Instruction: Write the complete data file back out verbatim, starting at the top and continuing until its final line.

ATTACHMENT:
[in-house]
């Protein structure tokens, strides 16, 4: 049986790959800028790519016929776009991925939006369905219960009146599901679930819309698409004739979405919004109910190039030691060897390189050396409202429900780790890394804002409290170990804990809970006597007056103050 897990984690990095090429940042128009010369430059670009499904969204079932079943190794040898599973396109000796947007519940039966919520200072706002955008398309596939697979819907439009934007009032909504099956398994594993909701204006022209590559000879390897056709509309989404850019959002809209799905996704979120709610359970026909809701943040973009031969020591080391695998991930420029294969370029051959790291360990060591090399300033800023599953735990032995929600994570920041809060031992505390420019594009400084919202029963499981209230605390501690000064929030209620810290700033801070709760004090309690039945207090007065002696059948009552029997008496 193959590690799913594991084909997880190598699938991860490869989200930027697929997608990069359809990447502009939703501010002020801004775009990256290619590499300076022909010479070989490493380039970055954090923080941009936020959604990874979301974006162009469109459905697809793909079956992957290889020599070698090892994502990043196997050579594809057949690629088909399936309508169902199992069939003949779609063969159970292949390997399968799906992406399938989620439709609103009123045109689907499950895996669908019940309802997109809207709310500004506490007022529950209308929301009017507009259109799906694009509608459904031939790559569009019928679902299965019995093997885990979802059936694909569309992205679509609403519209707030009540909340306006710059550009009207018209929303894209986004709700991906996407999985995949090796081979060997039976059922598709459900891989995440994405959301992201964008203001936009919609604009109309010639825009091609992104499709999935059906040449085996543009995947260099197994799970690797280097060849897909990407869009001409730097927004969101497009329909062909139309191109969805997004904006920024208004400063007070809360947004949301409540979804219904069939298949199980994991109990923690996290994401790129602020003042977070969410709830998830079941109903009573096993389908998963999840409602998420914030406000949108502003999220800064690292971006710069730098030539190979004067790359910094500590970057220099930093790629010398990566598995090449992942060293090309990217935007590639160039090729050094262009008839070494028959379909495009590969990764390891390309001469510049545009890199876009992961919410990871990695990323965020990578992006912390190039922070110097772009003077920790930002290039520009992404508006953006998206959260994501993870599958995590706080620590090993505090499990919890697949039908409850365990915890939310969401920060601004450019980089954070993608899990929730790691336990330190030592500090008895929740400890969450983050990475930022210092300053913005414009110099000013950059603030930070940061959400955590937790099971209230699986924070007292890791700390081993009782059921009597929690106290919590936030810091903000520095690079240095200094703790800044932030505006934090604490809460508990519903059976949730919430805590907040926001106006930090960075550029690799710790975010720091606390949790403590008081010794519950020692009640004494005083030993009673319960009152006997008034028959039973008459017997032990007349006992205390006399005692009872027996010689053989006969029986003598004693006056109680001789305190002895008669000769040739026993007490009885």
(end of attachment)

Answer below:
[in-house]
């Protein structure tokens, strides 16, 4: 049986790959800028790519016929776009991925939006369905219960009146599901679930819309698409004739979405919004109910190039030691060897390189050396409202429900780790890394804002409290170990804990809970006597007056103050 897990984690990095090429940042128009010369430059670009499904969204079932079943190794040898599973396109000796947007519940039966919520200072706002955008398309596939697979819907439009934007009032909504099956398994594993909701204006022209590559000879390897056709509309989404850019959002809209799905996704979120709610359970026909809701943040973009031969020591080391695998991930420029294969370029051959790291360990060591090399300033800023599953735990032995929600994570920041809060031992505390420019594009400084919202029963499981209230605390501690000064929030209620810290700033801070709760004090309690039945207090007065002696059948009552029997008496 193959590690799913594991084909997880190598699938991860490869989200930027697929997608990069359809990447502009939703501010002020801004775009990256290619590499300076022909010479070989490493380039970055954090923080941009936020959604990874979301974006162009469109459905697809793909079956992957290889020599070698090892994502990043196997050579594809057949690629088909399936309508169902199992069939003949779609063969159970292949390997399968799906992406399938989620439709609103009123045109689907499950895996669908019940309802997109809207709310500004506490007022529950209308929301009017507009259109799906694009509608459904031939790559569009019928679902299965019995093997885990979802059936694909569309992205679509609403519209707030009540909340306006710059550009009207018209929303894209986004709700991906996407999985995949090796081979060997039976059922598709459900891989995440994405959301992201964008203001936009919609604009109309010639825009091609992104499709999935059906040449085996543009995947260099197994799970690797280097060849897909990407869009001409730097927004969101497009329909062909139309191109969805997004904006920024208004400063007070809360947004949301409540979804219904069939298949199980994991109990923690996290994401790129602020003042977070969410709830998830079941109903009573096993389908998963999840409602998420914030406000949108502003999220800064690292971006710069730098030539190979004067790359910094500590970057220099930093790629010398990566598995090449992942060293090309990217935007590639160039090729050094262009008839070494028959379909495009590969990764390891390309001469510049545009890199876009992961919410990871990695990323965020990578992006912390190039922070110097772009003077920790930002290039520009992404508006953006998206959260994501993870599958995590706080620590090993505090499990919890697949039908409850365990915890939310969401920060601004450019980089954070993608899990929730790691336990330190030592500090008895929740400890969450983050990475930022210092300053913005414009110099000013950059603030930070940061959400955590937790099971209230699986924070007292890791700390081993009782059921009597929690106290919590936030810091903000520095690079240095200094703790800044932030505006934090604490809460508990519903059976949730919430805590907040926001106006930090960075550029690799710790975010720091606390949790403590008081010794519950020692009640004494005083030993009673319960009152006997008034028959039973008459017997032990007349006992205390006399005692009872027996010689053989006969029986003598004693006056109680001789305190002895008669000769040739026993007490009885």